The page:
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Exercise Overview

Plank is one of the best core exercises. You hold your body in a straight line over a period of time, the longer is the better. It sounds simple, but it is not that easy. The plank and all its variations will work your core muscles (the rectus abdominals and the obliques, as well as stabilizing deep core muscles) isometrically.
It is a foundation of all good bodyweight programs, and a great introduction to static, isometric work.
And like almost calisthenics exercises, it requires no equipment and can be performed just about anywhere (well, use your judgment).
Plank muscle worked, plank progression
Plank muscle worked

The progression

Choose one of the following variations as a starting point and hold the position for 30 seconds. Gradually build up to a hold of one minute over time. When you can do the exercise for one minute, move on to the next variation in the progression.

1. Kneeling plank. 

Plank progression
Performed on your knees, with thighs and spine in line.

2. Kneeling side plank. 

Plank progression

Bend your legs at the knee at a right angle and keep your thighs and torso in line. Your forearm, elbow, knee and lower leg are your points of contact with the ground.

3. Plank. 

Plank prgression

With your weight resting on your toes and forearms, keep your core muscles tight and remember to breathe throughout the duration of the exercise.

4. Side plank. 

Plank progression

Can be performed with your upper arm at your side, or in the air. Aim for 30 seconds on each side, with a quick transition between the two.

5. Decline plank.

Plank progression

Performed with feet elevated on a bench. Keep a straight back and remember to breathe throughout the exercise.

6. Leg lift plank. 

Plank progression

From the plank position, lift a leg straight behind you, parallel with the floor. Hold one side for up to 30 seconds; then change legs for the remaining 30s.

7. Arm and leg lift plank.

Plank progression

 From the plank position, lift a leg up and its opposite arm. Keep a horizontal back throughout the exercise. Hold one side for up to 30s; then switch arms and legs for the remaining 30s.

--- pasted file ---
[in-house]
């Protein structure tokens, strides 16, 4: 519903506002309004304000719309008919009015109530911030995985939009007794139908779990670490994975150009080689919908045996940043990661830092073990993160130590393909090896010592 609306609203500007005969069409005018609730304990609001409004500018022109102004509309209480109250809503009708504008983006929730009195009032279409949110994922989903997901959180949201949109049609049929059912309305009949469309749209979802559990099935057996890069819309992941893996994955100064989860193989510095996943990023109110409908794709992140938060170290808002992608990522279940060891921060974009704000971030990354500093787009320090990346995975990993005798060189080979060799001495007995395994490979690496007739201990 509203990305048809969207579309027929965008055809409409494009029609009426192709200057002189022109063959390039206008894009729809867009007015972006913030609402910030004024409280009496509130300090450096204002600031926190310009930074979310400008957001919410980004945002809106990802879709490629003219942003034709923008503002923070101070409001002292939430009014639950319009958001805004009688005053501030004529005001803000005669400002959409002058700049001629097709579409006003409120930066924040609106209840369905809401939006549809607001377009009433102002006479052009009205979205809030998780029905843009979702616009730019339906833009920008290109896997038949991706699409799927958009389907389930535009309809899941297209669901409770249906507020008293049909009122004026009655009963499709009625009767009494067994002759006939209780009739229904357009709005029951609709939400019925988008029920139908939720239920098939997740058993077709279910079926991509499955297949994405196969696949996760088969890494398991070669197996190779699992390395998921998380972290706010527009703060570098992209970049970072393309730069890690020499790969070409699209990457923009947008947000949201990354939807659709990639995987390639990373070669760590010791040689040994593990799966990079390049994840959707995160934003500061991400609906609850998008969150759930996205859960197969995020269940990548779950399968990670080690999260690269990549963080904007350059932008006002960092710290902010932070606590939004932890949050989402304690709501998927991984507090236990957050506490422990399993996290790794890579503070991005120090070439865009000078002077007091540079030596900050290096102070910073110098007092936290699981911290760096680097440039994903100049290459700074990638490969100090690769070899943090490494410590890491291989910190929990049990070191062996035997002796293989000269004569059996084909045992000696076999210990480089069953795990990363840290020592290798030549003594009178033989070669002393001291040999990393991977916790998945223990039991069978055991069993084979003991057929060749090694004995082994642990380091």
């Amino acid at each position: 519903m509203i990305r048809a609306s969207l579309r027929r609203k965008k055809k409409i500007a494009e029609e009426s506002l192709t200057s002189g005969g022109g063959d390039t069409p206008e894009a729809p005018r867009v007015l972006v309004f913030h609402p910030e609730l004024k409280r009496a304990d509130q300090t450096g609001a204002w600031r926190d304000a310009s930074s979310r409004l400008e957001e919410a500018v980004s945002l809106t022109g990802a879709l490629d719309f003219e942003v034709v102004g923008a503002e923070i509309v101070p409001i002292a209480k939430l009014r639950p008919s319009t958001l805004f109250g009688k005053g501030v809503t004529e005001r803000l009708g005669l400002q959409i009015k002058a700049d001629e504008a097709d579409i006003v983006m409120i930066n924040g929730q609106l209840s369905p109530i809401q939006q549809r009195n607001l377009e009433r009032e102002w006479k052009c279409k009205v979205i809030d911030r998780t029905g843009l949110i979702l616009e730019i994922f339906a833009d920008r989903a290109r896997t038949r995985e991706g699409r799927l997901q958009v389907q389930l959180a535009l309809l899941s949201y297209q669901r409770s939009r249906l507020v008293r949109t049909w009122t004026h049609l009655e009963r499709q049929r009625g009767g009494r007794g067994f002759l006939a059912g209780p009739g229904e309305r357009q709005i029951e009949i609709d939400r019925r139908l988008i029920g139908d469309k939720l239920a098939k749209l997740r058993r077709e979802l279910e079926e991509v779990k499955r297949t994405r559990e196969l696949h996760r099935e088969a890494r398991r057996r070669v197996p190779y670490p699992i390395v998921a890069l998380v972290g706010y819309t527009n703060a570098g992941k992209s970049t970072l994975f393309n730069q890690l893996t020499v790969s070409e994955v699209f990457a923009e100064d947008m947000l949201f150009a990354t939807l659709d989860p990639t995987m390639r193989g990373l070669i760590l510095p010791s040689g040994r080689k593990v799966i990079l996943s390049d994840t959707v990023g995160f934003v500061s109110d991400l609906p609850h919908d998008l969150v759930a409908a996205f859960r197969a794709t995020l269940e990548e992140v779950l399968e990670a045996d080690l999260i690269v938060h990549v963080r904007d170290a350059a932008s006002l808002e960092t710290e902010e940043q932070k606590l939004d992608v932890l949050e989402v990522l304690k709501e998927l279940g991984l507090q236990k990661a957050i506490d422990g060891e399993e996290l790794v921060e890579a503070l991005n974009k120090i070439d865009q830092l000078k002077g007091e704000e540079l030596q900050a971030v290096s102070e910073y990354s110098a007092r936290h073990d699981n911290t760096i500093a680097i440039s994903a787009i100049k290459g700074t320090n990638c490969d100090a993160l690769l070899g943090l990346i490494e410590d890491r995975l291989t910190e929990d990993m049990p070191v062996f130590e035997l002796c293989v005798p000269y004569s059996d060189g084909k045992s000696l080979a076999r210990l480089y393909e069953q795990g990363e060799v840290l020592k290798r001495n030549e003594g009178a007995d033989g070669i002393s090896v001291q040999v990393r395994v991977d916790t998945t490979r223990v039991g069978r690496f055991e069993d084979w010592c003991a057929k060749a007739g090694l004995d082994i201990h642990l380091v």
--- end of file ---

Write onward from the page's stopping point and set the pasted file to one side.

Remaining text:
8. Wall plank. 

Plank progression

Performed with your feet flat against a wall. Prop yourself hard on your forearms and dig the soles of your feet hard into the wall.

Common mistakes

1. Collapsing the lower back.

The Fix: Instead of compromising the lower back by dipping the bum, engage the core by imagining your belly button pulling in toward the spine. This will help keep the torso flat, and in turn, the spine safe. If you want to get super technical, have a friend gently place a broomstick or yardstick on your back—the top of the stick should make contact with the head, and the bottom of the stick should rest between the buttocks. The stick should also make contact right between the shoulder blades for proper alignment.

2. Reaching the butt to the sky.

The Fix: Planks aren’t supposed to look like a downward dog. To really get the core working the way it should in the plank position, keep your back flat enough so your abs feel engaged from top (right below the sternum) to bottom (directly below the belt). Just don’t dip the tush too far toward the ground.

3. Letting the Head Drop

The Fix: While the focus may be on keeping the hips, butt, and back in the proper position, form isn’t only about the core and the lower body in this move. It’s important to think of the head and neck as an extension of your back. Keep your eyes on the floor, letting them rest about a foot in front of the hands, which will help keep the neck in a neutral position.

4. Forgetting to breathe.

The Fix: It’s human nature to hold your breath when in a strenuous position for a period of time. But denying yourself oxygen can bring on dizziness or nausea, which is unpleasant at best and dangerous at worst.

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